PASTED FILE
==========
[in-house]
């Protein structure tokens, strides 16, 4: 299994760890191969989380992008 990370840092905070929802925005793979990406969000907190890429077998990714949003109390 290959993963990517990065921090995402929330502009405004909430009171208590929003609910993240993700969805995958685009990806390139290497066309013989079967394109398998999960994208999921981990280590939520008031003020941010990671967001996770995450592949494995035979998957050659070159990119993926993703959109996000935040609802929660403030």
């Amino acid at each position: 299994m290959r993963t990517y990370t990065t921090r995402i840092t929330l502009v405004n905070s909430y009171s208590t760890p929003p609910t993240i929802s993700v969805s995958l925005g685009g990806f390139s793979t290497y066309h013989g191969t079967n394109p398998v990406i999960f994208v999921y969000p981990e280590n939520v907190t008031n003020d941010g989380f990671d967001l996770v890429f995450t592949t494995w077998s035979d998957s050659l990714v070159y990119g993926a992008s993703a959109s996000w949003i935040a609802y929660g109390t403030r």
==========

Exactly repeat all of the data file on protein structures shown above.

[in-house]
């Protein structure tokens, strides 16, 4: 299994760890191969989380992008 990370840092905070929802925005793979990406969000907190890429077998990714949003109390 290959993963990517990065921090995402929330502009405004909430009171208590929003609910993240993700969805995958685009990806390139290497066309013989079967394109398998999960994208999921981990280590939520008031003020941010990671967001996770995450592949494995035979998957050659070159990119993926993703959109996000935040609802929660403030």
């Amino acid at each position: 299994m290959r993963t990517y990370t990065t921090r995402i840092t929330l502009v405004n905070s909430y009171s208590t760890p929003p609910t993240i929802s993700v969805s995958l925005g685009g990806f390139s793979t290497y066309h013989g191969t079967n394109p398998v990406i999960f994208v999921y969000p981990e280590n939520v907190t008031n003020d941010g989380f990671d967001l996770v890429f995450t592949t494995w077998s035979d998957s050659l990714v070159y990119g993926a992008s993703a959109s996000w949003i935040a609802y929660g109390t403030r």